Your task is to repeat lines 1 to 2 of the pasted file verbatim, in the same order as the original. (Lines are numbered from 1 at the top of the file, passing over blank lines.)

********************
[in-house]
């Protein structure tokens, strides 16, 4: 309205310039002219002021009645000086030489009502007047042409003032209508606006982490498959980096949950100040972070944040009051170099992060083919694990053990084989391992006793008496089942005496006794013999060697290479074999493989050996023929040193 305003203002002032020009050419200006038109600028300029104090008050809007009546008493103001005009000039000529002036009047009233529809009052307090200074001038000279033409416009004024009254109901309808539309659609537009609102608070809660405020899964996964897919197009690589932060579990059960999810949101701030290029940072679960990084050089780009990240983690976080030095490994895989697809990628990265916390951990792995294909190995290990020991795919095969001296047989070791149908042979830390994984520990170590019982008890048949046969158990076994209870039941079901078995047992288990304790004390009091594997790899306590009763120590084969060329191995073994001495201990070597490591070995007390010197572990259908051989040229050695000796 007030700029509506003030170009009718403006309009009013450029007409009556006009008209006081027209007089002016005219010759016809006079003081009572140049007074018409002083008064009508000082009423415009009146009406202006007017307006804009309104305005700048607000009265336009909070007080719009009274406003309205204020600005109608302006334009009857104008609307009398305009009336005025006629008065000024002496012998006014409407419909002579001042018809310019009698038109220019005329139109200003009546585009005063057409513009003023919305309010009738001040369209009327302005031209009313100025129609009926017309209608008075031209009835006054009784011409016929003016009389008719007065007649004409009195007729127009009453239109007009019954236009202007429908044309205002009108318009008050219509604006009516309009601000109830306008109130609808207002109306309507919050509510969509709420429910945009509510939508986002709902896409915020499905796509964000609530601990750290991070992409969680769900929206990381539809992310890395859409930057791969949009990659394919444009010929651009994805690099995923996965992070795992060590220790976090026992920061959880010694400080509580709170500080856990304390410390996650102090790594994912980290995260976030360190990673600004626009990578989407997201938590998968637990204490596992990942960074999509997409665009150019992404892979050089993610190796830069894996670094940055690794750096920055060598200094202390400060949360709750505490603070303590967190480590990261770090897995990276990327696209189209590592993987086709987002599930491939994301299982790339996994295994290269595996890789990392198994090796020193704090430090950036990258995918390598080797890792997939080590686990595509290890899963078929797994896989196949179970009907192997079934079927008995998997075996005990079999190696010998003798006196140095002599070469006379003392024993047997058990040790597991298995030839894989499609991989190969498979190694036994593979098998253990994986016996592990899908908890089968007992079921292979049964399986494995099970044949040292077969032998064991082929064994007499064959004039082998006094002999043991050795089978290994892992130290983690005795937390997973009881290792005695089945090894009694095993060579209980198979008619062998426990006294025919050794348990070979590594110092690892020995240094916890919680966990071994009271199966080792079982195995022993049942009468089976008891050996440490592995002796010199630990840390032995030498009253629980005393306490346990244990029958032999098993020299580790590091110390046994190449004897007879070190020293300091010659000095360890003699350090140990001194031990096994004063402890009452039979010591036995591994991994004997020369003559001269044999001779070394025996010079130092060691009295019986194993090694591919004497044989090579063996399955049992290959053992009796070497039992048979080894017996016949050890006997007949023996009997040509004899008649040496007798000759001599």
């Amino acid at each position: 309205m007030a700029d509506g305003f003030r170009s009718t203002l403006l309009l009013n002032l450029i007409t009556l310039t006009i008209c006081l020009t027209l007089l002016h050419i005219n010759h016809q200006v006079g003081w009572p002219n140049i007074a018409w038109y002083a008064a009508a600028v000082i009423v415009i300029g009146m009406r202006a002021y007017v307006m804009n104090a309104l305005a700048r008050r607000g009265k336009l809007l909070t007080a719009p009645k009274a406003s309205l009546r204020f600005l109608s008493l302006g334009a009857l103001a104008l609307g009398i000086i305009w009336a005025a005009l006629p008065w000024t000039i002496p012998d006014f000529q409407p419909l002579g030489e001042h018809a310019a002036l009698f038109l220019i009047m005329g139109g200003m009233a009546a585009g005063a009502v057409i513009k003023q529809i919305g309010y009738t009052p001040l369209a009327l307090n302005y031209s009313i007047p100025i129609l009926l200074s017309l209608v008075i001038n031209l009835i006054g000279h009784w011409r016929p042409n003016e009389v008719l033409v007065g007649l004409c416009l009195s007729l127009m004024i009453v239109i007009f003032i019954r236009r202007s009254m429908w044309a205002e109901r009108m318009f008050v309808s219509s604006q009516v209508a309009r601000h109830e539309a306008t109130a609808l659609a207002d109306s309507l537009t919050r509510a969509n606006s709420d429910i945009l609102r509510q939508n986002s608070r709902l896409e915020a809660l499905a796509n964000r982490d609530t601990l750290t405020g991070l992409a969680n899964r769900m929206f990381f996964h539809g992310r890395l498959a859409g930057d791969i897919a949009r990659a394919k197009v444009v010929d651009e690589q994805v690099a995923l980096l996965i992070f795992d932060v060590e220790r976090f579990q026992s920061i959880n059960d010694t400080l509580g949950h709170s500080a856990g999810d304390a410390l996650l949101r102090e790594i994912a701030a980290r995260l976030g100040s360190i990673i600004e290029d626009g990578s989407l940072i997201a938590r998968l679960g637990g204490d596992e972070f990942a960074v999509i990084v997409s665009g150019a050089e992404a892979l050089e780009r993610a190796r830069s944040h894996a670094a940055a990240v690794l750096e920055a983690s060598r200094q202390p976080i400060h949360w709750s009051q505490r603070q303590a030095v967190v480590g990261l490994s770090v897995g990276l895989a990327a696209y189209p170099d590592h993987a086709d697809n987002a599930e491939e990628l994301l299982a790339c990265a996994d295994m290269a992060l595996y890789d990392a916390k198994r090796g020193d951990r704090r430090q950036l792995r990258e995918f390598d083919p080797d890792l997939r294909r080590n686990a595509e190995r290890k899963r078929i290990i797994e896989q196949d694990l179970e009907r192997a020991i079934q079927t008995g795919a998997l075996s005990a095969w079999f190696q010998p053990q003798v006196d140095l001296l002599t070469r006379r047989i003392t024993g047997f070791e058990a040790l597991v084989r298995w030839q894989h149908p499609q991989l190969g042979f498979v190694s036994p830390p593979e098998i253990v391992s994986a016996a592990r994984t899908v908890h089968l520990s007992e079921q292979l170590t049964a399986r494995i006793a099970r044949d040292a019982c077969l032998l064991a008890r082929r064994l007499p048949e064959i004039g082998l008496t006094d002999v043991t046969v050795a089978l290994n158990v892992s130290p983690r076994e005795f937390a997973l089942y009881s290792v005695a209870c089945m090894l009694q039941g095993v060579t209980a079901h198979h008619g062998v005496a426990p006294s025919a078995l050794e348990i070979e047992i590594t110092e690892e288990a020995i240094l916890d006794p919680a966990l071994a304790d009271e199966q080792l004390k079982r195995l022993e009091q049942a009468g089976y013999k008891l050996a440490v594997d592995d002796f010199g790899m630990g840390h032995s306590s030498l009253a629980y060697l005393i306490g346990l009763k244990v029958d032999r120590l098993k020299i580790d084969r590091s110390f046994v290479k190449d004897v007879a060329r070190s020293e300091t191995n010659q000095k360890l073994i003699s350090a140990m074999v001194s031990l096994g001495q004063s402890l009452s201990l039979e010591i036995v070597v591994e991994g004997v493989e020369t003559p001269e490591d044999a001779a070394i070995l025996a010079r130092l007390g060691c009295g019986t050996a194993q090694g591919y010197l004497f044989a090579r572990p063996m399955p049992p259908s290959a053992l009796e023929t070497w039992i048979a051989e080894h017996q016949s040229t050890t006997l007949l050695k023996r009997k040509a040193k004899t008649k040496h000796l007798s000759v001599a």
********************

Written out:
[in-house]
């Protein structure tokens, strides 16, 4: 309205310039002219002021009645000086030489009502007047042409003032209508606006982490498959980096949950100040972070944040009051170099992060083919694990053990084989391992006793008496089942005496006794013999060697290479074999493989050996023929040193 305003203002002032020009050419200006038109600028300029104090008050809007009546008493103001005009000039000529002036009047009233529809009052307090200074001038000279033409416009004024009254109901309808539309659609537009609102608070809660405020899964996964897919197009690589932060579990059960999810949101701030290029940072679960990084050089780009990240983690976080030095490994895989697809990628990265916390951990792995294909190995290990020991795919095969001296047989070791149908042979830390994984520990170590019982008890048949046969158990076994209870039941079901078995047992288990304790004390009091594997790899306590009763120590084969060329191995073994001495201990070597490591070995007390010197572990259908051989040229050695000796 007030700029509506003030170009009718403006309009009013450029007409009556006009008209006081027209007089002016005219010759016809006079003081009572140049007074018409002083008064009508000082009423415009009146009406202006007017307006804009309104305005700048607000009265336009909070007080719009009274406003309205204020600005109608302006334009009857104008609307009398305009009336005025006629008065000024002496012998006014409407419909002579001042018809310019009698038109220019005329139109200003009546585009005063057409513009003023919305309010009738001040369209009327302005031209009313100025129609009926017309209608008075031209009835006054009784011409016929003016009389008719007065007649004409009195007729127009009453239109007009019954236009202007429908044309205002009108318009008050219509604006009516309009601000109830306008109130609808207002109306309507919050509510969509709420429910945009509510939508986002709902896409915020499905796509964000609530601990750290991070992409969680769900929206990381539809992310890395859409930057791969949009990659394919444009010929651009994805690099995923996965992070795992060590220790976090026992920061959880010694400080509580709170500080856990304390410390996650102090790594994912980290995260976030360190990673600004626009990578989407997201938590998968637990204490596992990942960074999509997409665009150019992404892979050089993610190796830069894996670094940055690794750096920055060598200094202390400060949360709750505490603070303590967190480590990261770090897995990276990327696209189209590592993987086709987002599930491939994301299982790339996994295994290269595996890789990392198994090796020193704090430090950036990258995918390598080797890792997939080590686990595509290890899963078929797994896989196949179970009907192997079934079927008995998997075996005990079999190696010998003798006196140095002599070469006379003392024993047997058990040790597991298995030839894989499609991989190969498979190694036994593979098998253990994986016996592990899908908890089968007992079921292979049964399986494995099970044949040292077969032998064991082929064994007499064959004039082998006094002999043991050795089978290994892992130290983690005795937390997973009881290792005695089945090894009694095993060579209980198979008619062998426990006294025919050794348990070979590594110092690892020995240094916890919680966990071994009271199966080792079982195995022993049942009468089976008891050996440490592995002796010199630990840390032995030498009253629980005393306490346990244990029958032999098993020299580790590091110390046994190449004897007879070190020293300091010659000095360890003699350090140990001194031990096994004063402890009452039979010591036995591994991994004997020369003559001269044999001779070394025996010079130092060691009295019986194993090694591919004497044989090579063996399955049992290959053992009796070497039992048979080894017996016949050890006997007949023996009997040509004899008649040496007798000759001599």